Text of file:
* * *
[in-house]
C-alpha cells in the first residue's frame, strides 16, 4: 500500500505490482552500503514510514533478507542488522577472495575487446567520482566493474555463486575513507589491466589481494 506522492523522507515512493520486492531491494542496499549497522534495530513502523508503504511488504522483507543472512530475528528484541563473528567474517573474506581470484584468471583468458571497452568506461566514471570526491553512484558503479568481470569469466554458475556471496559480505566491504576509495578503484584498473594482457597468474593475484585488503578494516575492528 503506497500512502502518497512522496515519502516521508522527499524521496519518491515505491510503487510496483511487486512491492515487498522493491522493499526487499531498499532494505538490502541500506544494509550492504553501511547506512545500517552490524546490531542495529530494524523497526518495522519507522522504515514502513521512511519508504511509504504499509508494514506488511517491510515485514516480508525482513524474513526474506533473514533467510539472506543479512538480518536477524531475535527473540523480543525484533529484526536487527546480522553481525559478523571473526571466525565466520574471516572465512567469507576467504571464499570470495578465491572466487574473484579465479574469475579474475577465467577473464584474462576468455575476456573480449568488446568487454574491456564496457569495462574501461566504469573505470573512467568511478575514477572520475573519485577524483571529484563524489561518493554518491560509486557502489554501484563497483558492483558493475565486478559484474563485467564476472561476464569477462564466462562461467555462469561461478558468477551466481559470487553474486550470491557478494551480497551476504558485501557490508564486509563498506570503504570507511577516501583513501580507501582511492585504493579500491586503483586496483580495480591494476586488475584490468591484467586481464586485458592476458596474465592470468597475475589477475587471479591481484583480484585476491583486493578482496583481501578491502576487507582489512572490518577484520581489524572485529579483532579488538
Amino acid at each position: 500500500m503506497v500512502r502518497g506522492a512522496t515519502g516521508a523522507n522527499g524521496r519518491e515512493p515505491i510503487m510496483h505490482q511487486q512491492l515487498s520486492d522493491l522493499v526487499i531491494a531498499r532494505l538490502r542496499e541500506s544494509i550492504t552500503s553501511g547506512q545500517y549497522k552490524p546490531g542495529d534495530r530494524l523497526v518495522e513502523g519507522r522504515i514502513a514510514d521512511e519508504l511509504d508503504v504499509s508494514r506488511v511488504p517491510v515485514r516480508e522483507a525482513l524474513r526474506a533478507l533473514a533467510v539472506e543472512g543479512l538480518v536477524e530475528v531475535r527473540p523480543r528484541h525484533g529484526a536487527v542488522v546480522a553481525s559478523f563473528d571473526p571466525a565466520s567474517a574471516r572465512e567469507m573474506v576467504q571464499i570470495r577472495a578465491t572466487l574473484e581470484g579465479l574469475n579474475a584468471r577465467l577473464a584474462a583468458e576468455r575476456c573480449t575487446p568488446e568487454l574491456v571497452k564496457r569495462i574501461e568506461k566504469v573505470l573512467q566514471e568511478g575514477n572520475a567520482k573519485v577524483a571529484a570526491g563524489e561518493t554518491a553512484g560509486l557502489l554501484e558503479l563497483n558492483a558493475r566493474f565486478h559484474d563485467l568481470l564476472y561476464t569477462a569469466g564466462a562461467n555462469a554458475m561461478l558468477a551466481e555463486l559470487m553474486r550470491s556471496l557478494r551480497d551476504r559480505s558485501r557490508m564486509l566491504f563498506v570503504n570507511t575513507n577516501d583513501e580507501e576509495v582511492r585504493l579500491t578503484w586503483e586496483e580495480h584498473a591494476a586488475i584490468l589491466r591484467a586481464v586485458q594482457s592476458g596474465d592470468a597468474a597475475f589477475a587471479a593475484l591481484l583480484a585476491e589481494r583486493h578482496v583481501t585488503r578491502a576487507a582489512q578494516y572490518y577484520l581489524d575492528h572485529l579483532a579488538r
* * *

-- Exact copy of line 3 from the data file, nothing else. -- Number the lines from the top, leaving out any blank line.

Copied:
Amino acid at each position: 500500500m503506497v500512502r502518497g506522492a512522496t515519502g516521508a523522507n522527499g524521496r519518491e515512493p515505491i510503487m510496483h505490482q511487486q512491492l515487498s520486492d522493491l522493499v526487499i531491494a531498499r532494505l538490502r542496499e541500506s544494509i550492504t552500503s553501511g547506512q545500517y549497522k552490524p546490531g542495529d534495530r530494524l523497526v518495522e513502523g519507522r522504515i514502513a514510514d521512511e519508504l511509504d508503504v504499509s508494514r506488511v511488504p517491510v515485514r516480508e522483507a525482513l524474513r526474506a533478507l533473514a533467510v539472506e543472512g543479512l538480518v536477524e530475528v531475535r527473540p523480543r528484541h525484533g529484526a536487527v542488522v546480522a553481525s559478523f563473528d571473526p571466525a565466520s567474517a574471516r572465512e567469507m573474506v576467504q571464499i570470495r577472495a578465491t572466487l574473484e581470484g579465479l574469475n579474475a584468471r577465467l577473464a584474462a583468458e576468455r575476456c573480449t575487446p568488446e568487454l574491456v571497452k564496457r569495462i574501461e568506461k566504469v573505470l573512467q566514471e568511478g575514477n572520475a567520482k573519485v577524483a571529484a570526491g563524489e561518493t554518491a553512484g560509486l557502489l554501484e558503479l563497483n558492483a558493475r566493474f565486478h559484474d563485467l568481470l564476472y561476464t569477462a569469466g564466462a562461467n555462469a554458475m561461478l558468477a551466481e555463486l559470487m553474486r550470491s556471496l557478494r551480497d551476504r559480505s558485501r557490508m564486509l566491504f563498506v570503504n570507511t575513507n577516501d583513501e580507501e576509495v582511492r585504493l579500491t578503484w586503483e586496483e580495480h584498473a591494476a586488475i584490468l589491466r591484467a586481464v586485458q594482457s592476458g596474465d592470468a597468474a597475475f589477475a587471479a593475484l591481484l583480484a585476491e589481494r583486493h578482496v583481501t585488503r578491502a576487507a582489512q578494516y572490518y577484520l581489524d575492528h572485529l579483532a579488538r